Political philosophers (such as Gramsci) and social historians (such as E. P. Thompson) have suggested that rural customs and ceremonies have much more to them than the picturesqueness which has attracted traditional folklorists. They can be seen to have a purpose in the structures of rural society. But no historian has really pursued this idea for the English folk materials of the eighteenth and nineteenth centuries: the period from which most evidence survives.
Bringing together a wealth of research, this book explores the view that such rural folk practices were a mechanism of social cohesion, and social disruption. Through them the interdependence of the rural working-class and the gentry was affirmed, and infringements of the rights of the poor resisted, sometimes aggressively.
By Rite represents the results of detailed research in a wide range of sources, including the local Press, Antiquarian and Field Studies papers, county journals, local collections and archives throughout England and Wales.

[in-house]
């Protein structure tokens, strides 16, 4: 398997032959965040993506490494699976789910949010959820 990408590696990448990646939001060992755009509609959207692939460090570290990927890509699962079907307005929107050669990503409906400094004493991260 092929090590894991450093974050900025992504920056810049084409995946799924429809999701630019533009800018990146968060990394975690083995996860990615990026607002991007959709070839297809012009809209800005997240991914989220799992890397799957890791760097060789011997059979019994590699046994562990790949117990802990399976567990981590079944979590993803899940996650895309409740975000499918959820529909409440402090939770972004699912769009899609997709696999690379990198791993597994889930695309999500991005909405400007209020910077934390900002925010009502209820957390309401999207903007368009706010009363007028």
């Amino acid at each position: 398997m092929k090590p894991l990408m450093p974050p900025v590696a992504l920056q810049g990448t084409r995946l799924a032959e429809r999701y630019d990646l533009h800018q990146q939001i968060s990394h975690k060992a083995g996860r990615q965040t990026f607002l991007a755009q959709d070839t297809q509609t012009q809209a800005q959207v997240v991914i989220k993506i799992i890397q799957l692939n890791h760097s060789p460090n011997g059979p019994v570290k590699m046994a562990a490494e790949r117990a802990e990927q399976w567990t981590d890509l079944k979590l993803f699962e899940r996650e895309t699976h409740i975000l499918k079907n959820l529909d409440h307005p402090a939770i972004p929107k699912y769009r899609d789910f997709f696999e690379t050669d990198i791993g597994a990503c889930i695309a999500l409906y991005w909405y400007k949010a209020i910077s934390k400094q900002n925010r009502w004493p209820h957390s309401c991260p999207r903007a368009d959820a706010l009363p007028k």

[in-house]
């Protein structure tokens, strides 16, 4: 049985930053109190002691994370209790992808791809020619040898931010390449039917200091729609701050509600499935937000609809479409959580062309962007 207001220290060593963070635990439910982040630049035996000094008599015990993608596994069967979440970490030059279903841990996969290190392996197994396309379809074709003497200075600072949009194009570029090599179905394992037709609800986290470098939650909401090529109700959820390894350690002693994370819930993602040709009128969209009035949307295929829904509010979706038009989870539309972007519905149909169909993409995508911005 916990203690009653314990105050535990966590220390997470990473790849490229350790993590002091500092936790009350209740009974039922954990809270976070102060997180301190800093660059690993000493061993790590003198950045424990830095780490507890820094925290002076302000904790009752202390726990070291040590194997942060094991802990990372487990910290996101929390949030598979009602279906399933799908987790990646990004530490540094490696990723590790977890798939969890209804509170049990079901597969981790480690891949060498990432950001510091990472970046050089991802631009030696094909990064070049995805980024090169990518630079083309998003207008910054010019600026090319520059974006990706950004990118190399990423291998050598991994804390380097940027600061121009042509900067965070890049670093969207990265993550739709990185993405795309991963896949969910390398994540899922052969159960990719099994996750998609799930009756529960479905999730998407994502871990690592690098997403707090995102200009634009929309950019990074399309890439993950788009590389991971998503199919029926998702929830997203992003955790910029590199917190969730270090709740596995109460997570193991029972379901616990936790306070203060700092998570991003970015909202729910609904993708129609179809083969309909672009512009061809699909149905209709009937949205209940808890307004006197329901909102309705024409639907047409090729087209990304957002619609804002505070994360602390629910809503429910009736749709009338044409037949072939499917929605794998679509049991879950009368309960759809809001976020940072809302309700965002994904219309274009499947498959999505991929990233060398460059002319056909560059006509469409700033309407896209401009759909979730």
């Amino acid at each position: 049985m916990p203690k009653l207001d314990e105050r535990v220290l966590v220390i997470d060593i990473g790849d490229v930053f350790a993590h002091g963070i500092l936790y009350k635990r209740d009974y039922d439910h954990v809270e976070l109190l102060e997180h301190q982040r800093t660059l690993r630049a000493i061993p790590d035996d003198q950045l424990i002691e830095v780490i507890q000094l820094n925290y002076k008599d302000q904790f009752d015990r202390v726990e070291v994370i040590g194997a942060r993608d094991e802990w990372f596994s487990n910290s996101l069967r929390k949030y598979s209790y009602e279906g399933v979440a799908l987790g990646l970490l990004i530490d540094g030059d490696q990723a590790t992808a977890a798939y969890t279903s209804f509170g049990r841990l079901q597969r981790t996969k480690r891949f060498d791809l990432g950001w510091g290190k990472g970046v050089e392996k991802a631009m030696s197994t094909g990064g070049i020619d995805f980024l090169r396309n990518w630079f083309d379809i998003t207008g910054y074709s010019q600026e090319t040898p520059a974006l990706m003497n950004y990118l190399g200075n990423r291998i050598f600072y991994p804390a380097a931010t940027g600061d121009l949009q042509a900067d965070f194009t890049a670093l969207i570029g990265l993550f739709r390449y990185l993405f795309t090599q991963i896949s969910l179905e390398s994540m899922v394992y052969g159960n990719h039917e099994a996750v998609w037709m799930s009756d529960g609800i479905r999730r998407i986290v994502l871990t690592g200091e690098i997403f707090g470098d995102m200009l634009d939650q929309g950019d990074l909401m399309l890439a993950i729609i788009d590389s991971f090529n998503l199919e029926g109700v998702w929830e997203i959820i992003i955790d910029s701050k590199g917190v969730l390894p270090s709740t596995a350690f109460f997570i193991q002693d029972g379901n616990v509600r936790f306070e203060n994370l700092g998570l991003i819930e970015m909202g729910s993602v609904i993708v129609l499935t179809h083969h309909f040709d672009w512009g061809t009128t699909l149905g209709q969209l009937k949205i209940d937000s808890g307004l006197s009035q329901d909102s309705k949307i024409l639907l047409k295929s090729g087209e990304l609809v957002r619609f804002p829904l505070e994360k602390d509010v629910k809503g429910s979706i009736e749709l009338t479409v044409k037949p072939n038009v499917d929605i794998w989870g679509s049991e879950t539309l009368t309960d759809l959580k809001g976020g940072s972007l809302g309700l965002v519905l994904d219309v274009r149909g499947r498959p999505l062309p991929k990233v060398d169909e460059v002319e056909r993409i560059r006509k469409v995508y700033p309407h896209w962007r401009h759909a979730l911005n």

Dr Bob Bushaway worked for thirty years as a University manager, part-time Adult Education tutor and was the founding Director of Research and Enterprise Services at the University of Birmingham. He completed his doctoral research at the University of Southampton and has continued to research and publish on English rural life and culture during the eighteenth and nineteenth centuries with a particular emphasis on popular custom and belief. Bob regularly teaches social history classes for HEIs, WEA and schools and colleges and has continued to publish and perform in the field of folk studies including the supervision of a group of postgraduate research students. He broadcasts regularly and has appeared on TV, including the Channel 4 series About Time. He is a Fellow of the Royal Historical Society and a Fellow of the Royal Anthropological Institute. He lives and works in Birmingham.